When Vikram Ashok quit his private equity job at Paris-based Quilvest in late 2011, he had no plans to start freelance consulting. Ready for a change, he’d moved to Florida to golf.
But consulting found Ashok when a former portfolio company reached out for help with a short-term budgeting project. It went well, and he started freelancing regularly — which helped finance his golf pursuits for a year, and kept his professional skills sharp.
Then, inspired by his own experiences, Ashok and his lifelong friend Ashwin Krishnan, who also worked in PE, founded SpareHire, an online marketplace for freelance finance and consulting work.
“We said, ‘Look, there’s got to be a bigger opportunity here. There’s a lot of people who have the same skill set that I do, who’ve left Wall Street or left consulting firms, and there’s a lot of companies… out there who need flexible work,'” Ashok told Business Insider.
But unlike other online jobs networks, SpareHire isn’t open to just anyone. Clients and applicants are both carefully vetted before they’re admitted to the network. It’s a niche service for “a specific type of professional” — i.e. highly-trained finance pros with narrow sets of expertise.
Not ‘Kijiji For Finance’
Since launching in October 2013, SpareHire has grown a network of 1,300 professionals, made up of ex-consultants, ex-bankers, ex-private equity buffs, and marketing professionals.
Many of them are stay-at-home-parents; others are ex-industry folks trying to bootstrap their own startups and looking for some income. Almost all of them have experience at large, top-tier firms where thorough training is a guarantee.
“When you work at a place like a Bain or a McKinsey, you just develop a very strong core skill set,” Ashok said.
But just having that experience isn’t enough: once admitted to the network, professionals face stiff competition for projects, which often require a specific type of background and expertise.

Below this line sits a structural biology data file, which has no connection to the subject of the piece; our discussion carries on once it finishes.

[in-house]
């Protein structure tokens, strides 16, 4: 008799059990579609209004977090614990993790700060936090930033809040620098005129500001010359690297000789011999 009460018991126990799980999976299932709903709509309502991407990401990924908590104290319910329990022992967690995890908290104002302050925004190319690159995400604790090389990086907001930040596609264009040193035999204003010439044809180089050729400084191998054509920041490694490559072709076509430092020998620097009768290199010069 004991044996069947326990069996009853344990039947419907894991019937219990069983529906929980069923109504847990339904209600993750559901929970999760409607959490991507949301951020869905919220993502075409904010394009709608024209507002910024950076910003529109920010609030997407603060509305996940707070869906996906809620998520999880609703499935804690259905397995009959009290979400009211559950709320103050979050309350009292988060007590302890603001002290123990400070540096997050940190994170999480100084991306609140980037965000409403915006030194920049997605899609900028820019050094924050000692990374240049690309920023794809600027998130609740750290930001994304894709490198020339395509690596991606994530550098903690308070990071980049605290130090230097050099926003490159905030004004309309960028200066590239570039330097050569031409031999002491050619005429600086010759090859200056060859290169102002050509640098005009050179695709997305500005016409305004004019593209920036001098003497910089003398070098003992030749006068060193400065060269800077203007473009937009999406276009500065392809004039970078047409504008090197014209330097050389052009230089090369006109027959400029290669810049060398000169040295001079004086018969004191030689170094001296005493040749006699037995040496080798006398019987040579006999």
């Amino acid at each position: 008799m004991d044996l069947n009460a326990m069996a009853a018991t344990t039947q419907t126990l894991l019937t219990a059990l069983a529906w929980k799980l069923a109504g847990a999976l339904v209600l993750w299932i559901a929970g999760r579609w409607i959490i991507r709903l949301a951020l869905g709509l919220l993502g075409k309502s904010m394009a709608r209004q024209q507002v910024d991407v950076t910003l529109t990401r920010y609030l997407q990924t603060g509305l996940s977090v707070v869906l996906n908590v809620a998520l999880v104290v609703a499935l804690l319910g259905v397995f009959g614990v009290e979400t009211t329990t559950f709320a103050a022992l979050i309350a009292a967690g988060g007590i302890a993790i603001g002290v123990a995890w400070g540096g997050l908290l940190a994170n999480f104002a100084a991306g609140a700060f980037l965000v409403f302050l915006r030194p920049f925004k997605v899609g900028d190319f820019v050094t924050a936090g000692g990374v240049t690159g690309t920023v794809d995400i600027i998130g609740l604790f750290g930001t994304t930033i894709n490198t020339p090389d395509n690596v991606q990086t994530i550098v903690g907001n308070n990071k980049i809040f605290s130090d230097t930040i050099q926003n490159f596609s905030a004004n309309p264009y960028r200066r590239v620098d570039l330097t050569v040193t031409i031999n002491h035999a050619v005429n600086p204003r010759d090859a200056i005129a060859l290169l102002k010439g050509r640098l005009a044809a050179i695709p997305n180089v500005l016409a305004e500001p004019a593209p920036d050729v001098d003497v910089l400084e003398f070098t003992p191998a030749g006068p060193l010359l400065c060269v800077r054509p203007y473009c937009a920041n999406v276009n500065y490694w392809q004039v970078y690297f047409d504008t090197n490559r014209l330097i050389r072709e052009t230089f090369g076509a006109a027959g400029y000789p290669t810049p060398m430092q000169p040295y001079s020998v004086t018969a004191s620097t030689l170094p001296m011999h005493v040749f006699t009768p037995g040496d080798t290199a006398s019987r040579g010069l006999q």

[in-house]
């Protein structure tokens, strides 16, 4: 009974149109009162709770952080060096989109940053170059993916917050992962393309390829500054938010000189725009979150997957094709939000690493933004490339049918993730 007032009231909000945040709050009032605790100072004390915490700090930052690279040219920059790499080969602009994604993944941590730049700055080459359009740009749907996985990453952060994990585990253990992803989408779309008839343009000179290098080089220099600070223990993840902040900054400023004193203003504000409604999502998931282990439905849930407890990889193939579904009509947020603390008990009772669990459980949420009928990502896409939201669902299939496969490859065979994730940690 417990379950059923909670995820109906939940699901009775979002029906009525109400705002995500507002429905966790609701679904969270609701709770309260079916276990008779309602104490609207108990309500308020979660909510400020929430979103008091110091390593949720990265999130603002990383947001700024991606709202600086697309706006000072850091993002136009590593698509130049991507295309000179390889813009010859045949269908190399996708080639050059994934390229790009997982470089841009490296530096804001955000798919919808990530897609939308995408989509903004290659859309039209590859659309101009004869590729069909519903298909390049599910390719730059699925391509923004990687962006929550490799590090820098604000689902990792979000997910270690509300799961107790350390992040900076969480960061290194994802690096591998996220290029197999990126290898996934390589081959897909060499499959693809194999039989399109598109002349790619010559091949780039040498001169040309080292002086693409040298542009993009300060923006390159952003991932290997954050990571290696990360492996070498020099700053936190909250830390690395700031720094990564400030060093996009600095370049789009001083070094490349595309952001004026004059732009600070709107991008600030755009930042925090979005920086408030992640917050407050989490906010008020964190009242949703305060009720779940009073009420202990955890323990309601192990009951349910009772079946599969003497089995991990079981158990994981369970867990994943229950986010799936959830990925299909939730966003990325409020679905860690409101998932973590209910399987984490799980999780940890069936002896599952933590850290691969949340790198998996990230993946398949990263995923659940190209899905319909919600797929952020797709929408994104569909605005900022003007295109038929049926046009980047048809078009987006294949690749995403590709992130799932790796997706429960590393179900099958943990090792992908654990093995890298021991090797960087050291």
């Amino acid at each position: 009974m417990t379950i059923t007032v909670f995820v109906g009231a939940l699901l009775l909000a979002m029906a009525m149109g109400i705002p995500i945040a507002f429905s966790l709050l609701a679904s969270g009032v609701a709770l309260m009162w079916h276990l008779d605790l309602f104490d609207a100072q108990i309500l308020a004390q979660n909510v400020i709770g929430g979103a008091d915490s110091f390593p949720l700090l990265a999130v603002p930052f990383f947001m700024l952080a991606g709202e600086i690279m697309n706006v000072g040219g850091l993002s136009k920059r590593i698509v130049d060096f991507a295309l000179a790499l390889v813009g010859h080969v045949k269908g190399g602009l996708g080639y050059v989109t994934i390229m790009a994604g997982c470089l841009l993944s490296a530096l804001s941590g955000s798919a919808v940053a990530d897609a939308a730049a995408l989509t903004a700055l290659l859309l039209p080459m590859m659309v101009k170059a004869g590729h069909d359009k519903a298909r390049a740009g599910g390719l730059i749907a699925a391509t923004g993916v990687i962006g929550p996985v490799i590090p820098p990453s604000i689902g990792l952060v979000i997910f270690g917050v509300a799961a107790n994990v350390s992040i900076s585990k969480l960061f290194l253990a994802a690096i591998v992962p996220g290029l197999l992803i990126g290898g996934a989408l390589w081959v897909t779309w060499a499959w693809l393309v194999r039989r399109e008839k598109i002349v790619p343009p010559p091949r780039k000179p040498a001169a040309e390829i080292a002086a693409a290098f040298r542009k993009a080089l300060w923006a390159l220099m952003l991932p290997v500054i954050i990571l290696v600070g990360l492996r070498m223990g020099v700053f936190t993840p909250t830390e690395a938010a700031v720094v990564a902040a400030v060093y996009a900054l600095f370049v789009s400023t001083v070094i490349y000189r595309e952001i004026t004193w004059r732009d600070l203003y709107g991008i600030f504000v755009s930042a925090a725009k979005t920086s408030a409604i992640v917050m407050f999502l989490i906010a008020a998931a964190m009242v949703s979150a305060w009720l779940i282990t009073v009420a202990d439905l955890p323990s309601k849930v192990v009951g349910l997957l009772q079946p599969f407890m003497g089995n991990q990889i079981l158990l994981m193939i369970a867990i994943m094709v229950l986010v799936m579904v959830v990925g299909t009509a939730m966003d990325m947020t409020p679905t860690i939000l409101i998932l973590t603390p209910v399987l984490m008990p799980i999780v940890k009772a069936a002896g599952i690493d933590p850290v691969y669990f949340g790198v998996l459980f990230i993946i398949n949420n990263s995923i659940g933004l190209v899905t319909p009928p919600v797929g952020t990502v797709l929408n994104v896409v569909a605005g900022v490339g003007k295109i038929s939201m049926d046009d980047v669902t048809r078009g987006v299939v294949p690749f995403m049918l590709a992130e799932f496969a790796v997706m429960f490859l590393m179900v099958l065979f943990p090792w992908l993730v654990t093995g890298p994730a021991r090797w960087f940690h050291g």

“A typical project might be a private equity firm who’s looking at a deal in the consumer space,” Ashok said. “If you don’t have consumer experience, you’re not likely to get that project — even if you worked at a top firm.”
SpareHire’s clients include small corporations, private equity firms, investment banks, and startups.
Company information is usually kept private until matches are secured, but a few regular clients who agreed to publicize their names include Fisker Automotive, an electric car manufacturer hoping to compete with Tesla, and investment firms CampOne Ventures, Striker Partners, and Adlevo Capital.
Typical projects are matched at around $US100/hour and range in length from several weeks to six months. SpareHire takes 25 per cent off the top.
So far, business is growing. Some of their freelancers have even been hired on full-time by clients.
“What we say is, if the platform is really easy to use, and really valuable for both sides, then people will use it,” Ashok said.
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